A053624


Highly composite odd numbers (1): where d(n) increases to a record.


11



1, 3, 9, 15, 45, 105, 225, 315, 945, 1575, 2835, 3465, 10395, 17325, 31185, 45045, 121275, 135135, 225225, 405405, 675675, 1576575, 2027025, 2297295, 3828825, 6891885, 11486475, 26801775, 34459425, 43648605, 72747675, 130945815
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OFFSET

1,2


COMMENTS

Also least number k such that the number of partitions of k into consecutive integers is a record. For example, 45 = 22+23 = 14+15+16 = 7+8+9+10+11 = 5+6+7+8+9+10 = 1+2+3+4+5+6+7+8+9, six such partitions, but all smaller terms have fewer such partitions (15 has four). See A000005 comments and A038547 formula.  Rick L. Shepherd, Apr 20 2008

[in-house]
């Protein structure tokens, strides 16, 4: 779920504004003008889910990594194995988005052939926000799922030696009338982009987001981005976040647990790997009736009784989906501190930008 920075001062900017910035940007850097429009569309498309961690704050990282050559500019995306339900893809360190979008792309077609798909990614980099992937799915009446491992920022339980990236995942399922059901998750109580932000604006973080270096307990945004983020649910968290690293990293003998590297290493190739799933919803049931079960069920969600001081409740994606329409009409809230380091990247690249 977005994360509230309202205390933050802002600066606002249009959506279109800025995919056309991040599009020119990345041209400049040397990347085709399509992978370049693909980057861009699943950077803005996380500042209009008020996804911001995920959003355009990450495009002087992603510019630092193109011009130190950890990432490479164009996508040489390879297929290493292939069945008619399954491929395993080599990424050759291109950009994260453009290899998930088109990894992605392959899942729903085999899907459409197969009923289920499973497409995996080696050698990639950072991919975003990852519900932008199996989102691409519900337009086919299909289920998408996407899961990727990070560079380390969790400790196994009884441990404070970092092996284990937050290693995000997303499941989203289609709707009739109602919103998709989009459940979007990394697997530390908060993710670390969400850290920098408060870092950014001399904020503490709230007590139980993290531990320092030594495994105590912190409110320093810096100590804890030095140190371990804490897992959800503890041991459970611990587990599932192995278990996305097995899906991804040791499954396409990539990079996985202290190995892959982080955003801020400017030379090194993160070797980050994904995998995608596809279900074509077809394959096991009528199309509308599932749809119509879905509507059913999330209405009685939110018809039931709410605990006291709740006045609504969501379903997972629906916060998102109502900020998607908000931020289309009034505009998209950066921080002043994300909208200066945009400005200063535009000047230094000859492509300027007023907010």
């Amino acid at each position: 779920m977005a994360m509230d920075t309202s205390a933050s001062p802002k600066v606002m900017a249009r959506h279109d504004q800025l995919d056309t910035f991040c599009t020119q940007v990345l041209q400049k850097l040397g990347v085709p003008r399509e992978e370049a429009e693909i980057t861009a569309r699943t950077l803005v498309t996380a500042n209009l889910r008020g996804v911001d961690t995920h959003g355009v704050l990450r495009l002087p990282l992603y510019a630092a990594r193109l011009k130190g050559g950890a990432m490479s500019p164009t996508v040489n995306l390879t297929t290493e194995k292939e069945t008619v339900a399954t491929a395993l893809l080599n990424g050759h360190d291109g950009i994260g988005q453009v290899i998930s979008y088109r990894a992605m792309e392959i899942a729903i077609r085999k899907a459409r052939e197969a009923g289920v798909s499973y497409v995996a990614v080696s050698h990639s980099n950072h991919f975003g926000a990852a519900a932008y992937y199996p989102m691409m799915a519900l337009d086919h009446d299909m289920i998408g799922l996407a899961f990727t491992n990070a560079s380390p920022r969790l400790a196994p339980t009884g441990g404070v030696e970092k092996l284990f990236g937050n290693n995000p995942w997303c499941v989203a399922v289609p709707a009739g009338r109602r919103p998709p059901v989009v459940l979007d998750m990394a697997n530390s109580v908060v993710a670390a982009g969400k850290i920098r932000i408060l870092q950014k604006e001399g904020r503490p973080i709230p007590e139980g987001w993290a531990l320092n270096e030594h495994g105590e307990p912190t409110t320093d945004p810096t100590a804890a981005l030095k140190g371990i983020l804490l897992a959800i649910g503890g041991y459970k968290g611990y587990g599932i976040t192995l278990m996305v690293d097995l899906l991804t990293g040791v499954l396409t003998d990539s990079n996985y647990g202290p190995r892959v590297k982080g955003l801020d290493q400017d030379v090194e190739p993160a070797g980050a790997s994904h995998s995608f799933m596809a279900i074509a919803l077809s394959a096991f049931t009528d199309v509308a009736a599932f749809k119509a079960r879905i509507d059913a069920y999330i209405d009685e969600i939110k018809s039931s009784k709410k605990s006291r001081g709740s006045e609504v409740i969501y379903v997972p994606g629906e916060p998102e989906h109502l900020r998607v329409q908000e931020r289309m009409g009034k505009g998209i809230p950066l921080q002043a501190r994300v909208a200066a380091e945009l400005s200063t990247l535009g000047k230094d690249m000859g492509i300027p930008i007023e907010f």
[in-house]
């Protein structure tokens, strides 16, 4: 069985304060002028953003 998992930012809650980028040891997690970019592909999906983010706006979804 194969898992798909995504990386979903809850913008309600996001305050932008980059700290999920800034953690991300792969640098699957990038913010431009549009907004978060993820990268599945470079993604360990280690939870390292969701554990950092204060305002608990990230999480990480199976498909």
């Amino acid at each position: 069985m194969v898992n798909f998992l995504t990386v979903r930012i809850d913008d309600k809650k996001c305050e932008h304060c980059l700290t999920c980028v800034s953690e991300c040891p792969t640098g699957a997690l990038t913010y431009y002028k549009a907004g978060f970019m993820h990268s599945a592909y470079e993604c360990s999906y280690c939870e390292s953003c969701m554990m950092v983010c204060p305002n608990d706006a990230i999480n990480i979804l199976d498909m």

REFERENCES

David Ryan, Mathematical Harmony Analysis, arXiv preprint arXiv:1603.08904, 2016


LINKS

Ray Chandler, Table of n, a(n) for n = 1..170


EXAMPLE

9 is in list because 9 has 3 divisors {1, 3, 9}, which is more than any previous odd number.


PROG

(PARI) lista(nn) = {maxd = 0; forstep (n=1, nn, 2, if ((nd = numdiv(n)) > maxd, print1(n, ", "); maxd = nd; ); ); } \\ Michel Marcus, Apr 21 2014


CROSSREFS

Cf. A002182, A053640, A000005, A038547. Subsequence of A147516.
Sequence in context: A082702 A214771 A065917 * A119239 A140864 A171929
Adjacent sequences: A053621 A053622 A053623 * A053625 A053626 A053627


KEYWORD

nonn,nice


AUTHOR

Stefano Lanfranco (lastefano(AT)yahoo.it), Mar 21 2000


STATUS

approved